The digital world should become safer. Since last summer, large platforms have been forced to take action against hate, and soon smaller ones too.

Several people, including federal minister Lisa Paus, at a press conference.

Nadine Hadad, Lisa Paus and Elena Kountidou on Tuesday in Berlin Photo: Metodi Popow/imago

Online hate is increasing. Younger women, queer people and people with recognizable immigration backgrounds are especially affected by digital violence and hate speech, according to a new representative study from the Internet Hate Competition Network. The findings are not surprising. To ensure the hostile environment on Instagram,

The consequences for those affected by digital violence must be taken seriously. In addition to psychological problems and social exclusion, those affected also withdraw from digital discourse and leave the stage to the haters. Both the studio's publishers HateAid and New German Media Makers and Federal Family Affairs Minister Lisa Paus, who was present, called on Tuesday for media literacy to be expanded in Germany to hold platform providers accountable. .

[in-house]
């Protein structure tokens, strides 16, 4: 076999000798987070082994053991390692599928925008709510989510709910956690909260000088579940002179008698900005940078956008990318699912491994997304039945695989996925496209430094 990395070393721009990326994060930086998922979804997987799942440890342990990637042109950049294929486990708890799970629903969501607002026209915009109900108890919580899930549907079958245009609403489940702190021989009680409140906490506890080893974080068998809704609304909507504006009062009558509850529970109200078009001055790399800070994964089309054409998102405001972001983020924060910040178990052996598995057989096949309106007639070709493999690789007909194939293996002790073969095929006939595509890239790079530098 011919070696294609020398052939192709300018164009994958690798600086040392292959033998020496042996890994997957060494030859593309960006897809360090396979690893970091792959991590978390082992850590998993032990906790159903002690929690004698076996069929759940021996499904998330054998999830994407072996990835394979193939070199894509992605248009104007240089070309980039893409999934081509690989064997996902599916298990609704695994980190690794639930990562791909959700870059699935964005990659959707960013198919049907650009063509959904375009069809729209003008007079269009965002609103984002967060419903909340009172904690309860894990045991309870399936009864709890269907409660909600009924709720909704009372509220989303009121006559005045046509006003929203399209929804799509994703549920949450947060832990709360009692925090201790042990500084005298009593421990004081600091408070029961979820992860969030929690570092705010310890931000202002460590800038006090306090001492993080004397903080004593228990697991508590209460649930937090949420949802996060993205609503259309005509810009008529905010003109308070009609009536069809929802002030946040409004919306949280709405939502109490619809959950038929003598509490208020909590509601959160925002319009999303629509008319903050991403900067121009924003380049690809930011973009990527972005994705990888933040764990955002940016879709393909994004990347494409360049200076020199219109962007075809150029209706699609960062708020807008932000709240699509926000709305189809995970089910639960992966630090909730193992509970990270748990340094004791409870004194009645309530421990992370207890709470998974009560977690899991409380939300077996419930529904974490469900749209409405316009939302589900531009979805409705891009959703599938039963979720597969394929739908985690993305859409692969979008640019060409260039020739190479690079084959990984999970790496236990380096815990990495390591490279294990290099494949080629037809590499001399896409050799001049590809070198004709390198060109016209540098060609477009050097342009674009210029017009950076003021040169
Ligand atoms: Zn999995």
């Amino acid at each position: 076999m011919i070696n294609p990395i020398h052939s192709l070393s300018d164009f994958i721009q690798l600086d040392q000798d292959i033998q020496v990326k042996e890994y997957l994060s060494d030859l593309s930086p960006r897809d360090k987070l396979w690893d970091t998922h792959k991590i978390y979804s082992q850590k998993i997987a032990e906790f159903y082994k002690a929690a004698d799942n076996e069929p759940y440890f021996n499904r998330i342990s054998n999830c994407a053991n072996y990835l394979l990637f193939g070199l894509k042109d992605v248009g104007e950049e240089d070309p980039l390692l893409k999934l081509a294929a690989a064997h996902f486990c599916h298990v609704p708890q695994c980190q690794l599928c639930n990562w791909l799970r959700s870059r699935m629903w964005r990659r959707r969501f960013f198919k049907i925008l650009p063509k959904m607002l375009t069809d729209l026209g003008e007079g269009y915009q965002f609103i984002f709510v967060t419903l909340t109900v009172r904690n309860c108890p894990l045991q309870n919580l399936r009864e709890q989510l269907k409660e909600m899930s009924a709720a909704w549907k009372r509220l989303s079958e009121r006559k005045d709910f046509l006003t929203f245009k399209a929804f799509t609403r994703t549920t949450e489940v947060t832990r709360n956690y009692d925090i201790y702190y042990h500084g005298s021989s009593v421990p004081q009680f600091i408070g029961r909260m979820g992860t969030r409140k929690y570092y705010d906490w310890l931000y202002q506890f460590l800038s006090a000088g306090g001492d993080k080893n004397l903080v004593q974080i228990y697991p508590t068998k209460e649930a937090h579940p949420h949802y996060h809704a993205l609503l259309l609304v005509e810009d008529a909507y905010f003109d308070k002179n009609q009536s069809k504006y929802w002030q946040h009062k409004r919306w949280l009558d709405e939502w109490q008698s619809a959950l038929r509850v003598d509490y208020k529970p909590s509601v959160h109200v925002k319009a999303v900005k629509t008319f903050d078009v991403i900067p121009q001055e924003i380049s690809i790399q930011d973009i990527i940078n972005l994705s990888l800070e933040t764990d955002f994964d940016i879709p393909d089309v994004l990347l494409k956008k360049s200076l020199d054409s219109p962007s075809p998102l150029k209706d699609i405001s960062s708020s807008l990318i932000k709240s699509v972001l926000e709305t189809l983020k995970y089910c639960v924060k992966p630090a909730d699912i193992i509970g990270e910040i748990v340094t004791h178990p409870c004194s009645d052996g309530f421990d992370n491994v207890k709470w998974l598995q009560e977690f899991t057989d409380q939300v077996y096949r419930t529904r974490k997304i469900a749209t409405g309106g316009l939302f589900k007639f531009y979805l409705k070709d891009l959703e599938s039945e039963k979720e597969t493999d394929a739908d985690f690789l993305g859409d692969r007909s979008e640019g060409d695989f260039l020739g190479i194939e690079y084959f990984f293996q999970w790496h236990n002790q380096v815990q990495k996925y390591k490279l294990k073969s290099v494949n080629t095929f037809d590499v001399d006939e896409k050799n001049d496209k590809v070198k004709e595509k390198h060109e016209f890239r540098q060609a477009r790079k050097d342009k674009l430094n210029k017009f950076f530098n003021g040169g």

Given that most respondents go to the platforms' reporting offices first, this seems like a sensible step. There is a lot of hope for the future: the Digital Services Act, which also applies to small businesses at EU level from February 17, aims to make the digital world safer for its users. It is not even necessary to look into the future to prevent digital violence. The Digital Services Law has been in force for providers like Meta and Google since last August.

Among other things, it provides for the introduction of effective complaints procedures and greater prevention of hate speech against minorities or misinformation. Providers have long been required to take measures to prevent online hate. It is not necessary to wait for the next obligations, but you can now evaluate the existing measures of the suppliers and negotiate with Zuckerberg, Musk and company. The legal basis for this exists in the EU.